***** SPOILER ALERT *****
This podcast will be discussing plot points of comics and movies which may be considered spoilers. Consider yourselves warned.
In which, Dude and Becky fill in for Andrew & Tracy due to unforeseen circumstances and cover the premiere of Captain America: Civil War. Dude, in a moment that surprises literally no one, hated the movie, while Becky actually liked it. They discuss awkward closeups, the implosion of Marvel’s greatest bromance, and wonder why the female superheroes do not get the same treatment as the males.
Since the early 1960s, comics have been dominated by two major publishers, Marvel and DC. Despite both publishers being primarily focused on the same type of comics—namely superheroes—each has a distinct feel. While a reader may not be familiar with a particular character, if they are at all familiar with the Big Two, it is pretty easy to determine which publisher the book came from. The natural question then is, if both publishers are putting out what is essentially the same type of book, why do they feel so different? The best answer I have heard, and the one that I’m going to explore in this post, is the idea that DC characters are gods attempting to be man, while Marvel’s are men attempting to be gods. Continue reading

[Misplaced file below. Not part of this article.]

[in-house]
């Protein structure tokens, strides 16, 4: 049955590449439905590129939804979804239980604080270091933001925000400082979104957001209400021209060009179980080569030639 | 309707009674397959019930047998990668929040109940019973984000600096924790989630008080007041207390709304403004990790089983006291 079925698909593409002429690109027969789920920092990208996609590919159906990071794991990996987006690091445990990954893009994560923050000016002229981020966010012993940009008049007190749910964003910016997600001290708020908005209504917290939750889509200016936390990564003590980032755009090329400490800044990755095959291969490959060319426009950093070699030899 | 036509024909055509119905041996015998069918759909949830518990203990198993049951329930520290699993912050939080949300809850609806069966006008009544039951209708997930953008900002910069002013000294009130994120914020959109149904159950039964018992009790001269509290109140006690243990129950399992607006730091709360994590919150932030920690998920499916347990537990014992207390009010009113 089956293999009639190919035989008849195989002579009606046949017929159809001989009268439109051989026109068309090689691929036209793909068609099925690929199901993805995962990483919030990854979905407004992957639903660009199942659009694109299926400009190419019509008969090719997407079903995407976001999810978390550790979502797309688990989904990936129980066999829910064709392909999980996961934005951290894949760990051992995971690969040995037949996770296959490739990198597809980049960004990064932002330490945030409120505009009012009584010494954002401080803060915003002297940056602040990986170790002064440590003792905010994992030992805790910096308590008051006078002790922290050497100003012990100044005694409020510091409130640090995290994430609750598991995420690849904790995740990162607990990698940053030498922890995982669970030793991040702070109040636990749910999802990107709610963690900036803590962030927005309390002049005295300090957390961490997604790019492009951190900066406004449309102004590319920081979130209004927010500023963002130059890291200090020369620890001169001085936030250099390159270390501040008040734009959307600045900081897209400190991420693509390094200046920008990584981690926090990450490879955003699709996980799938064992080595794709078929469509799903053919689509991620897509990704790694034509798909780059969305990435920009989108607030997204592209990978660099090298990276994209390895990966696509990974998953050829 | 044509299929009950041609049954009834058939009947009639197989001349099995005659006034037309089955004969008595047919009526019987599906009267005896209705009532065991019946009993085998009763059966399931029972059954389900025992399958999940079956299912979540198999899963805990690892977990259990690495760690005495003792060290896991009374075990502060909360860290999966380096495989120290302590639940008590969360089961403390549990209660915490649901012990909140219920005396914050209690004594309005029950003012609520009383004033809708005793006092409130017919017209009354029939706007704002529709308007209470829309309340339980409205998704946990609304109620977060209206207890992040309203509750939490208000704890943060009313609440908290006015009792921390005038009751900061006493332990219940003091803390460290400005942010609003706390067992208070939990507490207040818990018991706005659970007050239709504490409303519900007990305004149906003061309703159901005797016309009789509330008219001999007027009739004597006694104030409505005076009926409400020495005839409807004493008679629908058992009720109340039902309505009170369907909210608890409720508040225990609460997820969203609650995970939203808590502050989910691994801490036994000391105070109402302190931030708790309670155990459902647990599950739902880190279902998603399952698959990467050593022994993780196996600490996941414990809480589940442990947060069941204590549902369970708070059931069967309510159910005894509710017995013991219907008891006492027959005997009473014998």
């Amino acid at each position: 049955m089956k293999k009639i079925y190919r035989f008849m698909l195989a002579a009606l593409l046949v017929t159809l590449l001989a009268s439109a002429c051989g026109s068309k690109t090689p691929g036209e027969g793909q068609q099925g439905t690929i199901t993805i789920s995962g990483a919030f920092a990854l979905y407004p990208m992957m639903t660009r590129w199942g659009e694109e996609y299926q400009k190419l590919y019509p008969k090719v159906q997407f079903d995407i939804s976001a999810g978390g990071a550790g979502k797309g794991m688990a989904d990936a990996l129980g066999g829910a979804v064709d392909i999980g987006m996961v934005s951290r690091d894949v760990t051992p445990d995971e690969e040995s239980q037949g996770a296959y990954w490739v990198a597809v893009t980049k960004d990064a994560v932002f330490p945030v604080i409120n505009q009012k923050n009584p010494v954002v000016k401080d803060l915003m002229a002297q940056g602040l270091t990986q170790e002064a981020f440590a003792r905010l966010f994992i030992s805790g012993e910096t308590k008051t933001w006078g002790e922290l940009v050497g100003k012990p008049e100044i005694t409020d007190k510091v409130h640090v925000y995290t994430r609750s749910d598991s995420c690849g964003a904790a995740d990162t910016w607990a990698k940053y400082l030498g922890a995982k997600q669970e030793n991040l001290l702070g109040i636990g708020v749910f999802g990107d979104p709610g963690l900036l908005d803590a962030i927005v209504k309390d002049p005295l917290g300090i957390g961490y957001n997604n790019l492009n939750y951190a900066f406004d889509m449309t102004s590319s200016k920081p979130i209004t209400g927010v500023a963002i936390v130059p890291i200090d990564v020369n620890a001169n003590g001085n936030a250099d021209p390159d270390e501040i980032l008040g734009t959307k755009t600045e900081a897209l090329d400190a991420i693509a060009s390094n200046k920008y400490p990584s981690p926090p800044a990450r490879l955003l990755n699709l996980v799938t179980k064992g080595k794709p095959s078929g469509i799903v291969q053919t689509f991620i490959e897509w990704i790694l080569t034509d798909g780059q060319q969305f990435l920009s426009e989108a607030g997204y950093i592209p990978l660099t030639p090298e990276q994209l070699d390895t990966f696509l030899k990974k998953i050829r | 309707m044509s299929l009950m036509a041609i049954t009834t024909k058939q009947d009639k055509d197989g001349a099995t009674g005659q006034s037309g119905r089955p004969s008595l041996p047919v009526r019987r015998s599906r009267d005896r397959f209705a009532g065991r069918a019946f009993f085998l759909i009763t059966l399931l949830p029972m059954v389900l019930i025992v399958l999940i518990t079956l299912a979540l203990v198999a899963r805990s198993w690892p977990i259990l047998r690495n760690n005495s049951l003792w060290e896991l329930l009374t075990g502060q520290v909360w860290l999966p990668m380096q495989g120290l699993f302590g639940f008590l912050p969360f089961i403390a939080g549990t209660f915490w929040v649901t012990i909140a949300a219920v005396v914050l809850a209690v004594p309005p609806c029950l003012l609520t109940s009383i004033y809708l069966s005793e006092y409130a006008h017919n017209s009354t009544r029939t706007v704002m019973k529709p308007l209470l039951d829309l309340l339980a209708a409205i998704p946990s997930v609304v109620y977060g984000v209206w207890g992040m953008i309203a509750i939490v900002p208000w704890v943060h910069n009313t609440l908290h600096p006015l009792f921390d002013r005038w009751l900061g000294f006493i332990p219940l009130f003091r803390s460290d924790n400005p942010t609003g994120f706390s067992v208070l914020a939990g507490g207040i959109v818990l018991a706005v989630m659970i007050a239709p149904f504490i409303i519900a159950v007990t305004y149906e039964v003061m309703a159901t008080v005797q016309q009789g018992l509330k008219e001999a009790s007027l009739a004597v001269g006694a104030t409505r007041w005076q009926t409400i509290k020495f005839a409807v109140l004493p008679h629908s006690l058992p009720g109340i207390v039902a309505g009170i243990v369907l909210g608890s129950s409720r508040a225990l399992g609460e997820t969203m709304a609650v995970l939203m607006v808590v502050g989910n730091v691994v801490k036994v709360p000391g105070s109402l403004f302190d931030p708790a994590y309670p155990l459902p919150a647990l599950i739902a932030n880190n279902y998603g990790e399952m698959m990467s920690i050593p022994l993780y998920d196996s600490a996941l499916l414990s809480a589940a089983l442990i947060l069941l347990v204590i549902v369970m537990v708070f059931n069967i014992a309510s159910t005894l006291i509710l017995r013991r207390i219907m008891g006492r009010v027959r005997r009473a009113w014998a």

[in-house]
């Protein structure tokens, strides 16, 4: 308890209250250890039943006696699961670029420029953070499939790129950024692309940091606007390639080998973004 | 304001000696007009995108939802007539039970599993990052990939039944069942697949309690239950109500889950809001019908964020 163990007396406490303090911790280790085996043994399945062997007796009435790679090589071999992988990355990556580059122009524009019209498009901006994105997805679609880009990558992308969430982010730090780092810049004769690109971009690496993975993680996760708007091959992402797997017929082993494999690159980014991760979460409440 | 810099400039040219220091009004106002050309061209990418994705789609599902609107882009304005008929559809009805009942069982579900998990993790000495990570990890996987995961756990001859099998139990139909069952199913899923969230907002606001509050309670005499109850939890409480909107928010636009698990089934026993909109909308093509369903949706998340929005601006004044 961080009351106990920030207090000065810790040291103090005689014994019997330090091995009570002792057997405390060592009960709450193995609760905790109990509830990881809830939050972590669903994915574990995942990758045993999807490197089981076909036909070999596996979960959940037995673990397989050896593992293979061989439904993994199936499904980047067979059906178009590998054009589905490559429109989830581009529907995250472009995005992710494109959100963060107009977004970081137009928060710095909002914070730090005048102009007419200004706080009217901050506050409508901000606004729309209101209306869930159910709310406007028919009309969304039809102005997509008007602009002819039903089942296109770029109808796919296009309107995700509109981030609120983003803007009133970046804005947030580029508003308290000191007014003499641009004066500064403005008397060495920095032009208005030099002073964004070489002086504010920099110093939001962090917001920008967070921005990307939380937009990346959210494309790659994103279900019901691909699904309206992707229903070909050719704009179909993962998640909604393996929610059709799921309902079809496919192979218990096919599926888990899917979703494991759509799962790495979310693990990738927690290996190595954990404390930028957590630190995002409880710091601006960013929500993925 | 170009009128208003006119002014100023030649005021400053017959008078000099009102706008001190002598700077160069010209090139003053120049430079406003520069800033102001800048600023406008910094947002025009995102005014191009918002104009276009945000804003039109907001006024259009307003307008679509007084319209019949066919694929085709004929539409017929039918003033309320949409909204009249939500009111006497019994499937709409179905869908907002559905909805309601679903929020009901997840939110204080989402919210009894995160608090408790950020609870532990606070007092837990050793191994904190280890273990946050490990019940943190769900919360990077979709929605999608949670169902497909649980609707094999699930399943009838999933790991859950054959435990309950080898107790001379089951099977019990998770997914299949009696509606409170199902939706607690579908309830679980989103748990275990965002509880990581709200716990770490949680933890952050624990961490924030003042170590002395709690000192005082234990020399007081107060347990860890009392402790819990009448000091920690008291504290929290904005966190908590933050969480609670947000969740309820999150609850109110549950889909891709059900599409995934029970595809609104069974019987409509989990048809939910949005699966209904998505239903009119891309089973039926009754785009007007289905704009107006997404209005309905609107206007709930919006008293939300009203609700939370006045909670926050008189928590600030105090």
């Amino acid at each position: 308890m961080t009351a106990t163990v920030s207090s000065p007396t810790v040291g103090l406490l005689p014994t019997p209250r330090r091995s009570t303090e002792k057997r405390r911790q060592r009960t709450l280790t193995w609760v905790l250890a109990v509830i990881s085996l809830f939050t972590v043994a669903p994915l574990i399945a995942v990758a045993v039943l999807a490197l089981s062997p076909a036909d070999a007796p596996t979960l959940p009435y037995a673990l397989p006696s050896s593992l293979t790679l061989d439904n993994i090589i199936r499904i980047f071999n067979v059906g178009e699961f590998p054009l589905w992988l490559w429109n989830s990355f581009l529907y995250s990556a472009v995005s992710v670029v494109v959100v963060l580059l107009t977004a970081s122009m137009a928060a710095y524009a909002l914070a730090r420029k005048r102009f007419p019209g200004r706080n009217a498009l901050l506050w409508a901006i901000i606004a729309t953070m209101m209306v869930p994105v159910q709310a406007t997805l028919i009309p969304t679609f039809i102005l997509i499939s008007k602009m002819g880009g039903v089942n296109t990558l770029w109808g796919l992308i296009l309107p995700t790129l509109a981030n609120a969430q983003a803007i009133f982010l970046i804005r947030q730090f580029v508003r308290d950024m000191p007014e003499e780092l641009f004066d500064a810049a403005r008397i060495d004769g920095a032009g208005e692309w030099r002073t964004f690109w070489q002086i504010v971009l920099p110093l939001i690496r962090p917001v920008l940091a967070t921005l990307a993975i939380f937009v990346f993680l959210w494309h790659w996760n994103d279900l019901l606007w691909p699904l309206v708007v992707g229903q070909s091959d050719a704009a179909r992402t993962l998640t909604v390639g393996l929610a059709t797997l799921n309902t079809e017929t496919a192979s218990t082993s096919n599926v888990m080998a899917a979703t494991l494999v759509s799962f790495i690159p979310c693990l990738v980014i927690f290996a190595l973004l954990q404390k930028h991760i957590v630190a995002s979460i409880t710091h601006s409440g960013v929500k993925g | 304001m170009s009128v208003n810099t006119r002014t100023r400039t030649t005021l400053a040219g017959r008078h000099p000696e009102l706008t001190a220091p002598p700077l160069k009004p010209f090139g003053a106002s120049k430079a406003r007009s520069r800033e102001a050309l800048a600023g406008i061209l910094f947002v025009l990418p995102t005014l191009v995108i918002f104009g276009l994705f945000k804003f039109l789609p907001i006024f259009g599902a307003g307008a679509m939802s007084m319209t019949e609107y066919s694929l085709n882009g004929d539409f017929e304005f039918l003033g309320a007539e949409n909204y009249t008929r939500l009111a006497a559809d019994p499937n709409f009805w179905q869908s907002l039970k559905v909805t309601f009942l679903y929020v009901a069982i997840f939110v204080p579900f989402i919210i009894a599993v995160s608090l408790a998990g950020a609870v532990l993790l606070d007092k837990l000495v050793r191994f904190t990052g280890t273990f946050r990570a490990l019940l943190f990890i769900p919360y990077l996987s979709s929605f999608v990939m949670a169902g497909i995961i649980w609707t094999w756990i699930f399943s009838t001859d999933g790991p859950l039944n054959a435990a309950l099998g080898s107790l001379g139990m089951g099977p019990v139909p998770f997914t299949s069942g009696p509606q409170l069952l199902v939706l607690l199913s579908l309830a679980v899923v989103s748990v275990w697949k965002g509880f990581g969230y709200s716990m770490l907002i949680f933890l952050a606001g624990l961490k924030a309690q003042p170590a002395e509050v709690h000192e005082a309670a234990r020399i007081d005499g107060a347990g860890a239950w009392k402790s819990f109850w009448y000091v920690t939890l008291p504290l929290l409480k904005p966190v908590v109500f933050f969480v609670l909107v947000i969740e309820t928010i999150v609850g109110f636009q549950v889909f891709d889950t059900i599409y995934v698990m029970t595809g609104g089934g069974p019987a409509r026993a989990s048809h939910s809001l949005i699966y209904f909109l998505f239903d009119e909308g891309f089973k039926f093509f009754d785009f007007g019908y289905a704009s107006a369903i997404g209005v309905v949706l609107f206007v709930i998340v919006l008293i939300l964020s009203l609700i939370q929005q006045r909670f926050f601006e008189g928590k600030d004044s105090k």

I’ve recently realized that a good superhero movie should make you want to go home and read a bunch of superhero comics. I felt that way after seeing Captain America: The Winter Soldier and now I feel that way after seeing The Amazing Spider-Man 2.
I have to admit that I never got around to seeing The Amazing Spider-Man. This was due in part to the bad taste Spider-Man 3 left me with and in part because I’m not a huge Spider-Man fan. By that point Marvel Studios had taken over the other Marvel characters and they were doing such a fantastic job, I wasn’t really up for a reboot of a franchise that wasn’t under their control. Thankfully, The Amazing Spider-Man 2 does a great job of giving new viewers any information they may need but not getting too wrapped up in the previous movie’s plot. There are some occasional references to events in the first film and even a flashback to a scene, but that’s the extent of it, and it works.